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Toyota Avalon TRD's Benchmarks Are NOT Easy To Beat

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At the same time, Toyota is convinced it will sell lots of them.

It has finally happened. After years of begging, Toyota has finally caved to our pleas to build more sporty TRD versions of its cars. So what are the first cars to come from this new wave of TRD models? A Corolla-based GTI fighter? Maybe a more powerful version of the Supra? Nope. Toyota has decided to give the TRD treatment to its mid-size Camry sedan and full-size Avalon sedan.

At this point, you may be saying, "Huh? Toyota built a sporty version of the Avalon, the car my grandparents used to own?" As we've said before, the newest Avalon is anything but a grandparent's car and the idea of a sporty version no longer seems farfetched. During a recent first drive event in Dallas, Texas for the Camry TRD and Avalon TRD, we had a chance to speak with Randy Stevens, Chief Engineer of the Avalon, to discuss why a TRD model makes sense right now.

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Our first question for Stevens was an obvious one - was anyone asking for a TRD Avalon? "Just look at the TRD Off-Road and TRD Pro trucks, no one was necessarily asking for them," he replied. It is fitting that our first drive of the Avalon took place in Texas because Stevens says dealerships in the south are a big reason why the Avalon TRD was created. "Dealers in the south love to trick out their cars [with optional equipment]", Stevens explained. These dealer-modified cars tend to come with inflated price tags but southern dealerships have no trouble selling them quickly.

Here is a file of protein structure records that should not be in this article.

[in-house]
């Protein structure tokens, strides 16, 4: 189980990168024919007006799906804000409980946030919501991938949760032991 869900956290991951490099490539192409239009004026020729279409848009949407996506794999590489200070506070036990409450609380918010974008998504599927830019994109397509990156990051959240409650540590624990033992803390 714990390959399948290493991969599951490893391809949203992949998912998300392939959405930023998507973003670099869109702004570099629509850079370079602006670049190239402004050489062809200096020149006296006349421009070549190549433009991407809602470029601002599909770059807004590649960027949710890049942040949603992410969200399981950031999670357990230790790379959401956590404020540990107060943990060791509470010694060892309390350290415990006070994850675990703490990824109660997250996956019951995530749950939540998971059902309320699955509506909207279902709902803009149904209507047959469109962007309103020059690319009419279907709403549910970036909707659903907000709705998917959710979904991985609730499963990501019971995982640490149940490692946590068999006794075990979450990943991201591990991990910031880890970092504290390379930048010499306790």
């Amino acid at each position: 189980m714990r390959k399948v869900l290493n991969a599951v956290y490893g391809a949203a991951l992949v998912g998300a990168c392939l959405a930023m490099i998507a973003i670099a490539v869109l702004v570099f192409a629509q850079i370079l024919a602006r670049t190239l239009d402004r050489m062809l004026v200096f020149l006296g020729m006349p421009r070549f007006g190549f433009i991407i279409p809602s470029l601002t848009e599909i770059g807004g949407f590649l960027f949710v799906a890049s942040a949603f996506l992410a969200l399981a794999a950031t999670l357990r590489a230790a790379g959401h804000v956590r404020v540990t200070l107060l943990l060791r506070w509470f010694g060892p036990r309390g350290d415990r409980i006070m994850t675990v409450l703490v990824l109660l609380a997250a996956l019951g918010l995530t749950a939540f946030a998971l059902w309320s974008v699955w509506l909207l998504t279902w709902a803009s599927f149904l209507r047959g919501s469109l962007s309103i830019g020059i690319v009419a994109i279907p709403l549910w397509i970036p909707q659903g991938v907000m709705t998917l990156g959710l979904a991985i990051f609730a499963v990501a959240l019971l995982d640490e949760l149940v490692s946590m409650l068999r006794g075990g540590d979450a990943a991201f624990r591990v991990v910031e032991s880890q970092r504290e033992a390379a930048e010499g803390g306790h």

So instead of seeing a car with expensive dealer-installed wheels and appearance options, buyers will now be able to buy a factory-modified Avalon at a price that is more in line with other trim levels. In fact, the Avalon TRD starts at $42,300, making it $200 less than the Avalon Touring.

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Although the Avalon TRD doesn't have an increase in output, the 3.5-liter V6 still produces a healthy 301 horsepower. Stevens said the goal with the Avalon TRD was to "make it perform better" and Toyota even benchmarked cars like the Ford Fusion Sport, Kia Stinger GT, and Audi A6 during development. The car's added performance comes mostly from a bevy of suspension modifications to improve yaw rate, steering precision, and body control.

Stevens also said the TRD models will be exclusive, with the Avalon being the rarer of the two. He expects to see around "5,000 to 6,000 Camry TRDs per year" but only around "2,400 Avalon TRDs." Both models are available with a TRD-exclusive shade of Supersonic Red but Toyota may offer different exclusive colors in subsequent model years, as it has done with the TRD Pro trucks.

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